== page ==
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The New Player-Haters - March 2, 2001

By James L. Hirsen, J.D., Ph.D.
contributor to

They're afraid. They're very afraid. Their panic is justified because their adversaries' success means their very survival is in jeopardy. The plan of their foes is a simple one, solid in its history and compelling in its logic. It leaves them sniveling, stammering and ultimately resorting to the one tactic that might stave off their impending defeat. They lie, and lie big.

They bellow about unmerited opportunity, unfair advantage and unearned opulence. They paint a picture smeared with the hues of greed, arrogance and selfishness. They spread a doctrine of hatred toward fellow brethren of benefit and sow the crude seeds of envy. They are the new player-haters.

So the rich in our nation are rich. What a revelation. Most people believe that being rich beats being poor, and they wouldn't mind if their own status were closer to the former rather than the latter. Americans actually value wealth. It is part of a recurring American dream, that anyone might have the chance to experience financial gain some day.

That some politicians are urging people to resent their neighbor's good fortune is downright immoral. They appear to want to stifle camaraderie by nourishing the appetite to covet. It is a tired effort to amass greater power by using the strong-arm of government levies to punish those who have succeeded materially.

The top 5% of income earners in the United States pay more than half the taxes. The top 25% of earners pay more than 80% of the taxes. It is irrefutable that the producers in this country already pay the lion's share.

Government expansion is dependent upon a never-ending supply of revenue. Advocates for this type of national direction cannot bear the notion that the fuel to their power base might be siphoned away. The simple truth is, the present system loots private property in order to effectuate some disfigured version of equity. Whether intended or not, this turns proponents of the ever-extendible government model into enemies of freedom.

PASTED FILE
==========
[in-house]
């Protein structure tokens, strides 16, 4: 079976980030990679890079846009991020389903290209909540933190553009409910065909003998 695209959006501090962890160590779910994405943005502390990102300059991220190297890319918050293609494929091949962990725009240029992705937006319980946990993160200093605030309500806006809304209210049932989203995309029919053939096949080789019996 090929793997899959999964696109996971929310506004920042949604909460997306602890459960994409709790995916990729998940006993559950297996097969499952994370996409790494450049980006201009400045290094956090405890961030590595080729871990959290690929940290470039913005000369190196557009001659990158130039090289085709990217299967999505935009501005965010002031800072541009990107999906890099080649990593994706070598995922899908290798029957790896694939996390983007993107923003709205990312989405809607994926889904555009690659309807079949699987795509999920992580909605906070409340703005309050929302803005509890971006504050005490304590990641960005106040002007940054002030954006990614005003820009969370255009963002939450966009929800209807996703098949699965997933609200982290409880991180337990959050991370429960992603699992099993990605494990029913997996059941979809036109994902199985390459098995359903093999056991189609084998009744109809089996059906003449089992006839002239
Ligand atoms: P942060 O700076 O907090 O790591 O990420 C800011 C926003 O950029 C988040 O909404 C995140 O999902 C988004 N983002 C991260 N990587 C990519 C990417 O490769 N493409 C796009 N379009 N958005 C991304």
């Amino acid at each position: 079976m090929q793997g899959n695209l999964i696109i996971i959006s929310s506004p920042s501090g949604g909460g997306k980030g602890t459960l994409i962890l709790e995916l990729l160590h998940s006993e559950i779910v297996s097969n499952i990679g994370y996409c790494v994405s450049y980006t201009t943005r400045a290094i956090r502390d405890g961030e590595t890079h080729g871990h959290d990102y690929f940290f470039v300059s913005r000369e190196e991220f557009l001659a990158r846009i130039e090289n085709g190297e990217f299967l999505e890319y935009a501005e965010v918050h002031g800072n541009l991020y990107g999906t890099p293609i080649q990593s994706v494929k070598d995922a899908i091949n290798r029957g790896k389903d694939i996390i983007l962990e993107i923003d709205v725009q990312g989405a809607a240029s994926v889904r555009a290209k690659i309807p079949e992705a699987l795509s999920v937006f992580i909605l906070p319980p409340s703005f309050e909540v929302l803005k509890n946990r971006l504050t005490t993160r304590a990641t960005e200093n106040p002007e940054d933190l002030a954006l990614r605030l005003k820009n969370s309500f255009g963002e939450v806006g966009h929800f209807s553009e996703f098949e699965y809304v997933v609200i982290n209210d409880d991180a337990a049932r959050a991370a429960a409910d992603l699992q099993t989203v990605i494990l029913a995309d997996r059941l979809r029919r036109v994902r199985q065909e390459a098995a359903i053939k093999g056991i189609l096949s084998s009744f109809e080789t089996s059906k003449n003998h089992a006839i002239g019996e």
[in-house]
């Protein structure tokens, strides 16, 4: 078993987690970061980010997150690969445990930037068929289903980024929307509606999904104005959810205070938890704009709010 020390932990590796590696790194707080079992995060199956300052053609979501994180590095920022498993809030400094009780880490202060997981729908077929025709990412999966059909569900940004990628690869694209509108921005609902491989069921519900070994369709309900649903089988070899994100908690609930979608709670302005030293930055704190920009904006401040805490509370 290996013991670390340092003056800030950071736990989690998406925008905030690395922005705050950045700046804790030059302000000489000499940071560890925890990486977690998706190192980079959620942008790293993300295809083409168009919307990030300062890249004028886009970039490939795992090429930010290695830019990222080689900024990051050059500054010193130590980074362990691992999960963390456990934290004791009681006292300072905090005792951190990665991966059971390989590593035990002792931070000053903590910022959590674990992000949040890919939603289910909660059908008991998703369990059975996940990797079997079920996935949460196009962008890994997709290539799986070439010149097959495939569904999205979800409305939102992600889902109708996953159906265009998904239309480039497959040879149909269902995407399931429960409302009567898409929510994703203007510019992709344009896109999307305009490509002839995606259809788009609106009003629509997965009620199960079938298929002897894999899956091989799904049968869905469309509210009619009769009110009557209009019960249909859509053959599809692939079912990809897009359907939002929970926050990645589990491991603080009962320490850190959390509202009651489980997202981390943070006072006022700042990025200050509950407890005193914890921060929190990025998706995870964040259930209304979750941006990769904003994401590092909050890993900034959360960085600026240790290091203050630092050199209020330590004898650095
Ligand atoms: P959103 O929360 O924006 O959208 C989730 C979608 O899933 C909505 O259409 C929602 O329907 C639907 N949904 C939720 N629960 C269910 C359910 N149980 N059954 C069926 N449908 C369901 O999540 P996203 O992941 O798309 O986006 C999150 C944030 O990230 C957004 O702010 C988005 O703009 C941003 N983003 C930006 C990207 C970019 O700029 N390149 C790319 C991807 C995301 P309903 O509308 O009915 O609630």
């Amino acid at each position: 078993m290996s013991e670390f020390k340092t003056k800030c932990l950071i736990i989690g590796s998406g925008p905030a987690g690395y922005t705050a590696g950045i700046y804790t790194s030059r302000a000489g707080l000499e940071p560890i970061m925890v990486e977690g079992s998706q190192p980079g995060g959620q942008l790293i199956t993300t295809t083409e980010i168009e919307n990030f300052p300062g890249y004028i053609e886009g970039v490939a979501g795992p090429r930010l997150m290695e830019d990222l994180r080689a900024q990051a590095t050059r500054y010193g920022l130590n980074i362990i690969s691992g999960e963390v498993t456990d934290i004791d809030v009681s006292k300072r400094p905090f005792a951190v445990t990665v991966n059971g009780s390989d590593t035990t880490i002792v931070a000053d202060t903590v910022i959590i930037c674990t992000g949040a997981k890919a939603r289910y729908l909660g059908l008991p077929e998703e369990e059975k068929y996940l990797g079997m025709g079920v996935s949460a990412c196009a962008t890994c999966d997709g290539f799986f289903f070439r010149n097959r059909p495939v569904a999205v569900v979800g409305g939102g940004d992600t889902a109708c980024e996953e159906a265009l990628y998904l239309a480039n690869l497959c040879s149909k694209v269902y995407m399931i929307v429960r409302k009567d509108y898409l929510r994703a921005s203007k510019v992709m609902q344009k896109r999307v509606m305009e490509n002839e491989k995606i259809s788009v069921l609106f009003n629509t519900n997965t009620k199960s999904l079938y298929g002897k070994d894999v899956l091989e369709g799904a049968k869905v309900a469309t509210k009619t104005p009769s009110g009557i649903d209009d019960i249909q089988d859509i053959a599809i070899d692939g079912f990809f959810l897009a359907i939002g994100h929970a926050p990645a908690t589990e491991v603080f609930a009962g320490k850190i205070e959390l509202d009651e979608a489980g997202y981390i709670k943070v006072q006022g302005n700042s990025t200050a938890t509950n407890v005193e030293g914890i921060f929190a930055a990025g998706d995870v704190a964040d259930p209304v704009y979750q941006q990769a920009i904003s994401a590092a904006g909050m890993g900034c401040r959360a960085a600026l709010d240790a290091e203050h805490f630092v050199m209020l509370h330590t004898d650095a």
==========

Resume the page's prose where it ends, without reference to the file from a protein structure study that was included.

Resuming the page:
In defense of their position, they lay claim to the "social justice" movement. But theirs is a coercive morality. It is part of a transition that has occurred over the past 100 years, a veering away from personal responsibility and autonomy toward reliance on government and even addiction to publicly funded programs.

Although attempts at reform have been made, the antidote for such poisoning of the human spirit appears to be a long way off. Marvin Olasky has pointed out that in prior centuries, people expected charity to be provided by individuals within a given community. Both religious and non-religious organizations comprised a powerful chain of social networks. Americans combined resources and energies to become the helping hand to fellow citizens in need.

Beginning with the earliest settlements in colonial America, generosity poured out to those in distress. In the early nineteenth century, charitable organizations that provided relief for the less fortunate were active in New York, Boston and other large cities. Later that same century, when a fire in the city of Chicago destroyed 30% of its infrastructure, a surge of assistance from across the nation and the world ensured a successful rebuilding effort with no need for governmental rescue.

It is the spontaneous outburst of goodness clothed in a mantle of civic responsibility and personal liberty that provides sustenance to both benefactor and beneficiary. In contrast, excessive taxation demoralizes a people and discourages community cohesion. People from every strata of society realize that the federal government in its current state is bloated, unwieldy and burdensome.

Our founding fathers had a different vision. They saw a people cognizant of their birthrights and eternally devoted to their protection. They saw a government limited in size and scope and restrained by provisions of an inspired contract with its people. We are still the people of that vision. We need only fix our eyes upon the ideal and remind ourselves of its immeasurable worth and its import to freedom.

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James L. Hirsen, J.D., Ph.D.

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